Taking an introspective view on this, my book is short (120 pages of text + 20 of endnotes) and I still feel like it’s got some filler that’s not really necessary to make the arguments, although conversely I’ve been told it should have had another chapter or two (specifically, a lit review of everything known about sociology of music and a chapter on how songs get dropped from the radio).

#2 Comment By Jack Shifflett On January 28, 2013 @ 2:05 pm

Excellent post–I’ve got nothing to add, I just wanted to express my appreciation.

#3 Comment By David Ryan On January 28, 2013 @ 2:40 pm

There was a great little radio piece on NPR about how the burn time of candles dictated the length of movements in chandlier lit concern halls. In the same series there was another installment about the 19th century german chemical industry and putting paints in tubes, and the effect on expressionism.

Writers are, I think, less sensitive to and less embracing and accepting of the effect of the tools of production and the means of distribution than other artist. Not all of them, of course, but overall this is my sense. Writers don’t have to pay more to use one word or another. It feels as if no ideas are more costly than others.

This is not true. It never has been. It never will be.

#4 Comment By Ethan C. On January 28, 2013 @ 2:51 pm

This isn’t completely on topic, but your point here reminds me of something I’m (unfortunately) working on right now: “Quality Matters” design planning for online courses.

One of the main principles is that every course needs to be broken down into “chunks,” like units or weeks, and each chunk addresses a single “learning objective.”

But what if your subject is just one thing, that’s so rich that you could spend a whole semester just studying one aspect of it?

Chunks and objectives might be great for learning math or planning a military campaign. But how do you break Moby Dick into units? Okay, maybe you discuss several chapters at a time. But how are the “objectives” for chapters 1-5 different from the “objectives” for chapters 6-10?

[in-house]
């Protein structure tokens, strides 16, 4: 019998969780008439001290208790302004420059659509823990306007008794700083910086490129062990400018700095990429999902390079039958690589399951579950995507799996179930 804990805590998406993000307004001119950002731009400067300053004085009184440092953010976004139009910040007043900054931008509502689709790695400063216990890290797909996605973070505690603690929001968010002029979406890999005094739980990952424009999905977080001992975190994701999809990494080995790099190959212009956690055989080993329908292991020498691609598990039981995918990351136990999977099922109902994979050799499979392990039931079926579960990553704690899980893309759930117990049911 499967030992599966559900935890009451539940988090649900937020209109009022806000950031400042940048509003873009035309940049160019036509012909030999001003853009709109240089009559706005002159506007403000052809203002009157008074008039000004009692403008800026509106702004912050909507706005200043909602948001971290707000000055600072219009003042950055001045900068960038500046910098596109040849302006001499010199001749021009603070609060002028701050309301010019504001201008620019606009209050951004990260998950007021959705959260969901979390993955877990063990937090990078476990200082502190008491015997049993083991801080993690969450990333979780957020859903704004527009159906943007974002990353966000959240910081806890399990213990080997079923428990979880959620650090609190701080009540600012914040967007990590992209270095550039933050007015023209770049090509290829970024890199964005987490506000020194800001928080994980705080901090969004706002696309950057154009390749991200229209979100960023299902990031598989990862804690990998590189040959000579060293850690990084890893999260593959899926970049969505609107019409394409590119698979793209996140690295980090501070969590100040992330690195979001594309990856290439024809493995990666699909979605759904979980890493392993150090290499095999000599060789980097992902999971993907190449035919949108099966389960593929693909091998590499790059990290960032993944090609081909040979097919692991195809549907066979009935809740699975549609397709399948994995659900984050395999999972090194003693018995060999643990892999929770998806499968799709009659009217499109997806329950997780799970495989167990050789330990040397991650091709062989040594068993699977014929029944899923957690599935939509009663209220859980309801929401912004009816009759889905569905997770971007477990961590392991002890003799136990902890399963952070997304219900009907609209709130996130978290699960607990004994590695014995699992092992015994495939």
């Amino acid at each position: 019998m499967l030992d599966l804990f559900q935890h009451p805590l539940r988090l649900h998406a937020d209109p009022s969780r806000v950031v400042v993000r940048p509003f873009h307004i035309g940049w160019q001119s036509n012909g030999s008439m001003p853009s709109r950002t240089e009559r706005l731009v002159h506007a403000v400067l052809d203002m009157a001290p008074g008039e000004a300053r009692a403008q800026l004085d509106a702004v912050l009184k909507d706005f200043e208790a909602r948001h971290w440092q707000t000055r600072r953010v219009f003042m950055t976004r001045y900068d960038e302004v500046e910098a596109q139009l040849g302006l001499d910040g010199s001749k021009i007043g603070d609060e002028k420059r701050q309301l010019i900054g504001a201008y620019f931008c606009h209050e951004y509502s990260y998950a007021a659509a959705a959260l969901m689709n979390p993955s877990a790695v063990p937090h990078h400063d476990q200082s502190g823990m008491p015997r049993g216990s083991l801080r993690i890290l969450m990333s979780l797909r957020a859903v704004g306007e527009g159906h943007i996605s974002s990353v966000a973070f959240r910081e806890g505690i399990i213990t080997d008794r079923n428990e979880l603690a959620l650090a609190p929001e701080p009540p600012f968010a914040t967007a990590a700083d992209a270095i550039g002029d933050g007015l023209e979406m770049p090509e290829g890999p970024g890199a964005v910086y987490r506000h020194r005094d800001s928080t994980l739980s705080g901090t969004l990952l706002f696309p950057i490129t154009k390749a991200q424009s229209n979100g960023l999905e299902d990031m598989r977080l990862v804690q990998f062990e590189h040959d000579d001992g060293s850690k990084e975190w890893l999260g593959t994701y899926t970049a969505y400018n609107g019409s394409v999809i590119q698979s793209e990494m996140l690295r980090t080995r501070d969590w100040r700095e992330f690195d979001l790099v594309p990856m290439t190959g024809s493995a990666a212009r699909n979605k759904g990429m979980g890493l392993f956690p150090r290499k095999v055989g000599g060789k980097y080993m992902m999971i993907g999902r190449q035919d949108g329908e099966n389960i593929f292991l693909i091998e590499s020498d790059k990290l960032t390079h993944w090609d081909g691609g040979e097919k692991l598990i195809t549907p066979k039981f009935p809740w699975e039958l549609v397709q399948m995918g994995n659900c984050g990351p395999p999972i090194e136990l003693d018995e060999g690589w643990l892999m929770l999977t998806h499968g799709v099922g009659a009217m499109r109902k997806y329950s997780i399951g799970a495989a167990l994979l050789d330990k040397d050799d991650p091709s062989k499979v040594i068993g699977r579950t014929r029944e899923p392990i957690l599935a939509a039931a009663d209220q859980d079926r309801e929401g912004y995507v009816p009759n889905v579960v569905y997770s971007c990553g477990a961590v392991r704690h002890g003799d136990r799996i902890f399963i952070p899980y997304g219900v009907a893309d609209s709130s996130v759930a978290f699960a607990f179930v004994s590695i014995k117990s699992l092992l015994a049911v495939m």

When everything’s about analysis and breaking things into small pieces, how do you study big, unbreakable things?

#5 Comment By Glaivester On January 28, 2013 @ 5:11 pm

In this really part of the digital revolution? There have always been long books and short books, and in non-fiction, books that were one long argument and those that are a series of short, chapter-length arguments on different topics, with different books having different levels of chapter interrelatedness.

Are the people reading these book-chunks people who would have read long books in the past?

#6 Comment By James Emerson On January 28, 2013 @ 6:03 pm

Like Jack Shifflett, I’ll simply say this is a fine post on a vital topic.

#7 Comment By EliteCommInc. On January 29, 2013 @ 3:36 pm

I also enjoyed this article, though I have to admit I was initially a bit perplexed.

I can’t think of reading a chunk of a book unless, I had previously read it and wanted to note something specific again or was engaged in research and chunking helped me get to the salient data faster.

I have no idea why, but the book “The River”, comes to mind, though I read it years ago. I could not possibly condense that story into meaningful chunks or “The Bin Ladens.”

#8 Comment By Pilgrim On January 30, 2013 @ 7:40 am

I have started the West book, but got bogged down by the lack of maps and annotations. It needs to be longer! I was reading about Dalmatia, flipped on PBS,and a guide was touring Dalmatia. I could make it through the book if this coincidence happened during my reading of each chapter.